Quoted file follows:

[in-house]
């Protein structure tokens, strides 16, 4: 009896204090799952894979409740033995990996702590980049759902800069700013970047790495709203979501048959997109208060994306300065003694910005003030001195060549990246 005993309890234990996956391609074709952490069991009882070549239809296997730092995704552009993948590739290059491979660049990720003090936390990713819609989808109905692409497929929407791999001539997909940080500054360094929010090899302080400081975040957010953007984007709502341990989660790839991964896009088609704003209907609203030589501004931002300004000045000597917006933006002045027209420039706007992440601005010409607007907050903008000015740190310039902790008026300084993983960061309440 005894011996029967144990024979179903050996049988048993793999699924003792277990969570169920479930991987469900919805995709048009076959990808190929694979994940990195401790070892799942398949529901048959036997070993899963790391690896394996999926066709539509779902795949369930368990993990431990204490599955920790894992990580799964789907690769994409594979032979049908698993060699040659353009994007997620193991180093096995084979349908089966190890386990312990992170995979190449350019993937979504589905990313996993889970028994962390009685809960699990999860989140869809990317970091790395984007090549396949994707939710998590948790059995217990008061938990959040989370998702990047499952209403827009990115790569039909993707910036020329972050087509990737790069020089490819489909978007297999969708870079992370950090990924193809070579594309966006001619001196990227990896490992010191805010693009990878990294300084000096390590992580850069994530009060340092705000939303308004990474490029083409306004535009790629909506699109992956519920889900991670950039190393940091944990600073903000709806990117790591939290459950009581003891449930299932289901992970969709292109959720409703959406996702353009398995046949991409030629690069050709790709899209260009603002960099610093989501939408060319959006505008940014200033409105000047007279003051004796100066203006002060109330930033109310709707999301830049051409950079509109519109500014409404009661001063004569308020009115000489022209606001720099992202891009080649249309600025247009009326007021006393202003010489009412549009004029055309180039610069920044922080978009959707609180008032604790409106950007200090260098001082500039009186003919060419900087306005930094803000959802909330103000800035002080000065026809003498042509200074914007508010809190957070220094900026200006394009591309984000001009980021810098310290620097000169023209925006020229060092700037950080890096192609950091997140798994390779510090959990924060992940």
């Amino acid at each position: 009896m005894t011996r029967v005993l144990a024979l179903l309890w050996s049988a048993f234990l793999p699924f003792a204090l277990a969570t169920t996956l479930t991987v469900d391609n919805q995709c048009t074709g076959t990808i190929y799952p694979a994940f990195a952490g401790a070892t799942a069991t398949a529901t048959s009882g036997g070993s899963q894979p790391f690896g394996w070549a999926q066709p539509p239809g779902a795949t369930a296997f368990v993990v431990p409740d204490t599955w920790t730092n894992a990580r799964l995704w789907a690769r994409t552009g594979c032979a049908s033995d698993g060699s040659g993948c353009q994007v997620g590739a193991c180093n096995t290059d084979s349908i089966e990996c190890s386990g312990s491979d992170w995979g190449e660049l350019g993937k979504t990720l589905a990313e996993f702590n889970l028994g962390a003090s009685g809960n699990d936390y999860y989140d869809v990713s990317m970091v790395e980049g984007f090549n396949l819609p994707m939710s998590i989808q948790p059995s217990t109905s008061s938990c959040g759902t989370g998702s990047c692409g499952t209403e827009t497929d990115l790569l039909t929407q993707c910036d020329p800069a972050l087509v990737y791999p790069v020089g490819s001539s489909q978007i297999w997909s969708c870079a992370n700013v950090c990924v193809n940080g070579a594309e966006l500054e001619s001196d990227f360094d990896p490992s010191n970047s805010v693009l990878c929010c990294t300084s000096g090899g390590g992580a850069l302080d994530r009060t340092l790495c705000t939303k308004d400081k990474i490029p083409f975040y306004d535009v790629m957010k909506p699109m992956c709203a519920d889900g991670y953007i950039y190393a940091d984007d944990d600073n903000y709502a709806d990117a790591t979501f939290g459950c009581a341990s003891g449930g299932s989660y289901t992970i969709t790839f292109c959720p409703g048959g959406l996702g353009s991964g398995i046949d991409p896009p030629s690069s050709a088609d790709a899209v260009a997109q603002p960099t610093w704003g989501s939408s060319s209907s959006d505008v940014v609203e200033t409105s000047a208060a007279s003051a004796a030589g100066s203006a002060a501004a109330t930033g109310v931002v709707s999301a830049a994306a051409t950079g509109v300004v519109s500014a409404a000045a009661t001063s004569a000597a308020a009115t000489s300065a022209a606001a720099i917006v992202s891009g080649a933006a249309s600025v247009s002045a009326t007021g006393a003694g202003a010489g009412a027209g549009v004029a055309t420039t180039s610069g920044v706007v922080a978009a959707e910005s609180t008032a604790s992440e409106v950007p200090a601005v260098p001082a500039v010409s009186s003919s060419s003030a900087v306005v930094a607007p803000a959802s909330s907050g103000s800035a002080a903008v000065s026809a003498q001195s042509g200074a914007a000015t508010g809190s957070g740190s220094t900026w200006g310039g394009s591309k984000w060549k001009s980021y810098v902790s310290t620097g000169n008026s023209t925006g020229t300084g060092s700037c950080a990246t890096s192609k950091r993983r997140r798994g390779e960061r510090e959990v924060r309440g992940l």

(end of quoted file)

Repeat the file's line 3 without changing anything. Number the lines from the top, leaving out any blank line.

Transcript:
């Amino acid at each position: 009896m005894t011996r029967v005993l144990a024979l179903l309890w050996s049988a048993f234990l793999p699924f003792a204090l277990a969570t169920t996956l479930t991987v469900d391609n919805q995709c048009t074709g076959t990808i190929y799952p694979a994940f990195a952490g401790a070892t799942a069991t398949a529901t048959s009882g036997g070993s899963q894979p790391f690896g394996w070549a999926q066709p539509p239809g779902a795949t369930a296997f368990v993990v431990p409740d204490t599955w920790t730092n894992a990580r799964l995704w789907a690769r994409t552009g594979c032979a049908s033995d698993g060699s040659g993948c353009q994007v997620g590739a193991c180093n096995t290059d084979s349908i089966e990996c190890s386990g312990s491979d992170w995979g190449e660049l350019g993937k979504t990720l589905a990313e996993f702590n889970l028994g962390a003090s009685g809960n699990d936390y999860y989140d869809v990713s990317m970091v790395e980049g984007f090549n396949l819609p994707m939710s998590i989808q948790p059995s217990t109905s008061s938990c959040g759902t989370g998702s990047c692409g499952t209403e827009t497929d990115l790569l039909t929407q993707c910036d020329p800069a972050l087509v990737y791999p790069v020089g490819s001539s489909q978007i297999w997909s969708c870079a992370n700013v950090c990924v193809n940080g070579a594309e966006l500054e001619s001196d990227f360094d990896p490992s010191n970047s805010v693009l990878c929010c990294t300084s000096g090899g390590g992580a850069l302080d994530r009060t340092l790495c705000t939303k308004d400081k990474i490029p083409f975040y306004d535009v790629m957010k909506p699109m992956c709203a519920d889900g991670y953007i950039y190393a940091d984007d944990d600073n903000y709502a709806d990117a790591t979501f939290g459950c009581a341990s003891g449930g299932s989660y289901t992970i969709t790839f292109c959720p409703g048959g959406l996702g353009s991964g398995i046949d991409p896009p030629s690069s050709a088609d790709a899209v260009a997109q603002p960099t610093w704003g989501s939408s060319s209907s959006d505008v940014v609203e200033t409105s000047a208060a007279s003051a004796a030589g100066s203006a002060a501004a109330t930033g109310v931002v709707s999301a830049a994306a051409t950079g509109v300004v519109s500014a409404a000045a009661t001063s004569a000597a308020a009115t000489s300065a022209a606001a720099i917006v992202s891009g080649a933006a249309s600025v247009s002045a009326t007021g006393a003694g202003a010489g009412a027209g549009v004029a055309t420039t180039s610069g920044v706007v922080a978009a959707e910005s609180t008032a604790s992440e409106v950007p200090a601005v260098p001082a500039v010409s009186s003919s060419s003030a900087v306005v930094a607007p803000a959802s909330s907050g103000s800035a002080a903008v000065s026809a003498q001195s042509g200074a914007a000015t508010g809190s957070g740190s220094t900026w200006g310039g394009s591309k984000w060549k001009s980021y810098v902790s310290t620097g000169n008026s023209t925006g020229t300084g060092s700037c950080a990246t890096s192609k950091r993983r997140r798994g390779e960061r510090e959990v924060r309440g992940l």